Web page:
The Topic of Discussion: The Growing World of the Internet and Wikipedia
In Lev Manovich’s “How Media Became New”, readers go on a journey through history to see the developing world of technology. Manovich takes readers all the way back to the 1800’s and the invention of the Analytical Engine. One could argue that the Analytical Engine is the ancestor of the Mac Book Pro. If so, I am sure that Charles Babbage never imagined that he could be a founding father to a device that enables people young and old to overshare their lives all across the globe. Thanks to Mr. Babbage, the computers and more specifically, the internet have become household staples. I used the topic of the expansion of the internet to explore Wikipedia and its reliability.
According to Wikipedia, between 2013 and 2014 84.20% of people in the United States used the internet. My findings on Wikipedia were a little broad so I referred the Pew Center. According to the Pew Center, a survey from 2015 indicated that 89% of adults in the United States use the internet. The information from Wikipedia could be correct if one just assumes that the 84.20% of 2013-14 increased to 89% by 2015. In this case, the information presented on Wikipedia is mostly correct but the presentation of the information could be better. I mentioned that Wikipedia reported its findings in 2013-2014 because the introduction reads “Below is a sortable list of countries by number of Internet users as of 2013” but the graphs on the same page do not correspond. The first two graphs indicated information for 2014. The third graph did not have a date and it did not specify that it was an extension of the first two graphs.
I prefer direct findings that I do not have to make assumptions for. The Pew Center’s graph was much clearer because one date was given for the entire article and the graph was clearly labeled.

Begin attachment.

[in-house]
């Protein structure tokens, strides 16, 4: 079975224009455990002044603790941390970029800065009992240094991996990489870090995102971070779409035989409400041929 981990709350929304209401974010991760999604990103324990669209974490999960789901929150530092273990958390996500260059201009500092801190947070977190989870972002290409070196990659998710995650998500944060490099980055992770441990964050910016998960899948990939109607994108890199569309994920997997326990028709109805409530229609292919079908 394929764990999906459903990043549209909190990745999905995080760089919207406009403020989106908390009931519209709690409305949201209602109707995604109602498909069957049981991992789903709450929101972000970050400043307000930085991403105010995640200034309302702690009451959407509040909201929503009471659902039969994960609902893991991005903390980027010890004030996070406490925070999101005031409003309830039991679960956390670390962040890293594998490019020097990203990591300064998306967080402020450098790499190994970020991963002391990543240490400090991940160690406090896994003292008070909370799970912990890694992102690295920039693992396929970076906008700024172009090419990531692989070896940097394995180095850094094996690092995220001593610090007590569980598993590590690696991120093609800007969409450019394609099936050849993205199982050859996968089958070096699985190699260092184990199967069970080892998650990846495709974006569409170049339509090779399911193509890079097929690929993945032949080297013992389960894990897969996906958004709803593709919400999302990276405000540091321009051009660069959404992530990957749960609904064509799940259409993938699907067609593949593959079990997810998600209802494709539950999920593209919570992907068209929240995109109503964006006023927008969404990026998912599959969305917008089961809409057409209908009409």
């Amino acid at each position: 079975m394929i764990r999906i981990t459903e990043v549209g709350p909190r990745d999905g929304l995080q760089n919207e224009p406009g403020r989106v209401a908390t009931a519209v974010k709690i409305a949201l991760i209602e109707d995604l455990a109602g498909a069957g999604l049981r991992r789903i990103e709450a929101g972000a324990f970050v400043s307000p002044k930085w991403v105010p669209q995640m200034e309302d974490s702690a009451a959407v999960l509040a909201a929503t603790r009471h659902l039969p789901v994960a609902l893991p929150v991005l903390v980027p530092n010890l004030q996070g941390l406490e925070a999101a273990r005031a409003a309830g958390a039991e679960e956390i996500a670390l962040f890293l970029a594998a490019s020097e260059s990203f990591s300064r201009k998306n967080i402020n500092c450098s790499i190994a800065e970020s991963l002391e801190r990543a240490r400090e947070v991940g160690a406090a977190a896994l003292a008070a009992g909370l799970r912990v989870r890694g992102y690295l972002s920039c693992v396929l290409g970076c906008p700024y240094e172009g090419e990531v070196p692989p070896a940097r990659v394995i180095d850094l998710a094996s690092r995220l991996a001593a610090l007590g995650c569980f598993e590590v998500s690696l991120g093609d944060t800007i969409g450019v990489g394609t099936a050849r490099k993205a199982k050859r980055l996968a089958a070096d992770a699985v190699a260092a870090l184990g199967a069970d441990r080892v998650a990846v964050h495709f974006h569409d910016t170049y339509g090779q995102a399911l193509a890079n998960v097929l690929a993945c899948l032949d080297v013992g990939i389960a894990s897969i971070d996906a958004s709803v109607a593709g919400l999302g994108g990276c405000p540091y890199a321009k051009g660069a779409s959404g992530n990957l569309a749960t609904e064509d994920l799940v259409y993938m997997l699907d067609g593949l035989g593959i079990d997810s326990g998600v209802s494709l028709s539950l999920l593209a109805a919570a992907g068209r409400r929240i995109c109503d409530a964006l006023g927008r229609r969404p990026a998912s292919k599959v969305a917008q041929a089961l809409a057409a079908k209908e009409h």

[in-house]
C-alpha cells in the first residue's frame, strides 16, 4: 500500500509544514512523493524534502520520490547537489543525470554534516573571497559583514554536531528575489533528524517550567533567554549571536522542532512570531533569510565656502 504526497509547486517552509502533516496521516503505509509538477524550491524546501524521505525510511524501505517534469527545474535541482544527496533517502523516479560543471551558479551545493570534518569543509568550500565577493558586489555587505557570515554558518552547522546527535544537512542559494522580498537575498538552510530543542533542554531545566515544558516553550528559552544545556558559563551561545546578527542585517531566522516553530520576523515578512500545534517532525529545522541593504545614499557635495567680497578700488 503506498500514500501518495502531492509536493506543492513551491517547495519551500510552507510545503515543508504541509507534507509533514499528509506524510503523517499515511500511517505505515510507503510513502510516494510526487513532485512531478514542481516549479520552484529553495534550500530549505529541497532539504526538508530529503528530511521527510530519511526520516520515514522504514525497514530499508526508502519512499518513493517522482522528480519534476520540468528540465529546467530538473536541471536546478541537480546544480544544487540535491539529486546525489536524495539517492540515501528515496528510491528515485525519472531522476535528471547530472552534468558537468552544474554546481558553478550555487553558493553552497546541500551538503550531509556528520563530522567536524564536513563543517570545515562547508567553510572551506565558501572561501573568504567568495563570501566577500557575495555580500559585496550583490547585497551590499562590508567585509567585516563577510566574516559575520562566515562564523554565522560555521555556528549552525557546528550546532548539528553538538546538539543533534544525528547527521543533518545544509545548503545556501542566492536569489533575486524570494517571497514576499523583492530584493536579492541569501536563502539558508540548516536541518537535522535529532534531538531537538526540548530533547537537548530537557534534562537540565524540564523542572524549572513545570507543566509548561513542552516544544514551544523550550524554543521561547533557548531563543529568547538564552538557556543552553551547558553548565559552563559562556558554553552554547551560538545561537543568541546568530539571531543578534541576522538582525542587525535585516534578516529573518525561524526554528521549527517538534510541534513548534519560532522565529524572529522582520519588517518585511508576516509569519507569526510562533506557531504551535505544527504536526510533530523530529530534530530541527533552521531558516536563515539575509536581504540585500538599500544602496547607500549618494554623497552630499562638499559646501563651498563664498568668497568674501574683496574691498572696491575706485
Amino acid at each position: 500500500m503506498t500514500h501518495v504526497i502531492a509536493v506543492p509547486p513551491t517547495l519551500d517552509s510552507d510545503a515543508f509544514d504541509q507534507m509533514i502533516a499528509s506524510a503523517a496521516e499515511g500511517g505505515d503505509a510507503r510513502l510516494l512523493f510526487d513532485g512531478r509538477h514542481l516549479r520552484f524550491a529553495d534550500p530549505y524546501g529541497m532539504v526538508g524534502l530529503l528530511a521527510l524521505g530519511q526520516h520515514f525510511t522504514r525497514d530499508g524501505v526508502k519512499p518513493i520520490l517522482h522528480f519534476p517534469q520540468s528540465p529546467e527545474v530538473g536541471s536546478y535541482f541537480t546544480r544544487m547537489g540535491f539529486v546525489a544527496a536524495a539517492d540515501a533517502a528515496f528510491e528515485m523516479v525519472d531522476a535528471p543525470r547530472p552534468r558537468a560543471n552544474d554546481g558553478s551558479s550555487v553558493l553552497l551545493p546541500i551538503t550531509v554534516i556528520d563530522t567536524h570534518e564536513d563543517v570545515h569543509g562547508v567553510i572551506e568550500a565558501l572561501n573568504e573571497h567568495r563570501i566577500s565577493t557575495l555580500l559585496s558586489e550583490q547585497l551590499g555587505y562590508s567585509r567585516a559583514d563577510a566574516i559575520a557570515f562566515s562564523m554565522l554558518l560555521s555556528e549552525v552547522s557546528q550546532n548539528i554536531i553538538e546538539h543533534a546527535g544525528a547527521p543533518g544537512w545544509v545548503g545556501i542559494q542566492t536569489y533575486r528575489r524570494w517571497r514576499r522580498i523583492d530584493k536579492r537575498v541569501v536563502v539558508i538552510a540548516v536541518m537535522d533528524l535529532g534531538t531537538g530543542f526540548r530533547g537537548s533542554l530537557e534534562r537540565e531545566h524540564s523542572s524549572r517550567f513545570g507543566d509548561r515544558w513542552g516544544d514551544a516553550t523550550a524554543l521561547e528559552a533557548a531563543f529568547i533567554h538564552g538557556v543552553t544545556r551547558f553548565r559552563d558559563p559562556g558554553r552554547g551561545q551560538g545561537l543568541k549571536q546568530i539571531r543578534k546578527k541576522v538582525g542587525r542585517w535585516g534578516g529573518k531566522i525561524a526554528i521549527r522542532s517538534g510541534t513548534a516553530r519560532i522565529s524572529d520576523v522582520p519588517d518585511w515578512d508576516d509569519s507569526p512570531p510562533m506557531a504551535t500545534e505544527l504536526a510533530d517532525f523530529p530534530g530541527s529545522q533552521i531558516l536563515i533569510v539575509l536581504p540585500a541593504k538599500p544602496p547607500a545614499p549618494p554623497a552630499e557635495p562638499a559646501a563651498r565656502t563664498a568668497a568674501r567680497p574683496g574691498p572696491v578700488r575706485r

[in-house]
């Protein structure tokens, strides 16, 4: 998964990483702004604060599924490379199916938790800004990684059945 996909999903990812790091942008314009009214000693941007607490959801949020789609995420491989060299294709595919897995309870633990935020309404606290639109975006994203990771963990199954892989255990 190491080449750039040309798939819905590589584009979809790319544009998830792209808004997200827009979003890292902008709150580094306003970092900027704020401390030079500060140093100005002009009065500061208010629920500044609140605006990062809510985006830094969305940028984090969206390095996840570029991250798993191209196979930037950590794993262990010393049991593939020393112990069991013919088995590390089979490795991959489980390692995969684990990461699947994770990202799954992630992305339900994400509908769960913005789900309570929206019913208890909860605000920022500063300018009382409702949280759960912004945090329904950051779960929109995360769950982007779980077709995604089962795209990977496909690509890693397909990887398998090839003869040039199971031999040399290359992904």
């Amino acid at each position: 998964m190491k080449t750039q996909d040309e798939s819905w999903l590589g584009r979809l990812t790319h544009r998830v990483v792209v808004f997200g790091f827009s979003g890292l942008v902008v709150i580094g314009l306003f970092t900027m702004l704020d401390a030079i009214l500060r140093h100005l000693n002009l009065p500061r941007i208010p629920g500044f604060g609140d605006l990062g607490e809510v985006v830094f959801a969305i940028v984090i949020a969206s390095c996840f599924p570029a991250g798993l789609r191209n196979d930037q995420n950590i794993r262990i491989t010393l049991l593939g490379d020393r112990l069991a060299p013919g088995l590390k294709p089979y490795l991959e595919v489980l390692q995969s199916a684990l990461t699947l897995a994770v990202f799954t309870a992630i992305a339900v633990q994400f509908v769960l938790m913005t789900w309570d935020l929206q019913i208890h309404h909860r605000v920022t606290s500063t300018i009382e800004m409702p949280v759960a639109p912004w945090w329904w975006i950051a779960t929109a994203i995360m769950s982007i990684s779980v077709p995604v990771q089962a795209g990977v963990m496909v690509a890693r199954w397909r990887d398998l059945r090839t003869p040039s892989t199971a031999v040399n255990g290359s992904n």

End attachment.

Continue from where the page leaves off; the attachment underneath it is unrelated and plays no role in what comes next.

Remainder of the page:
In What Wikipedia Can Teach Us About the New Media Literacies Part One, Jenkins states that although educators worry their students are not getting the correct information from Wikipedia because anyone is free to contribute information to the site, Wikipedia should not be counted as an unreliable source.
“Many educators express concern about young people’s increased reliance on Wikipedia as a resource for their homework assignments and research projects. These teachers worry that youth aren’t developing an appropriate level of skepticism about the kinds of information found on this particular site…Our documentary project, and this article, reflects our assumption that these vital debates need to be shaped by a clearer picture of the Wikipedia movement” (Jenkins).
My research proves that Jenkins is correct. Though Wikipedia may not always have the best format or presentation of information, educators should not fully ban the source from their student’s research. When I was in high school, the school librarian told my class that Wikipedia is just one piece of the puzzle of online research. It is the first step to completing the puzzle.
Based on information from Wikipedia and the Pew Center, it is fairly safe to say that computers and the internet are no longer uncommon. For example, in the documentary Frontline: Digital Nation, children and adolescents in South Korea were sent to camps recovery camps for internet addicts. The internet is a growing force. Wikipedia, a small step in the grand stair case of the world wide web and for research purposes, I believe that it is a great way for people to collaborate, contribute, and discover but perhaps it would be best for students to make sure that it is not the only source on their works cited pages.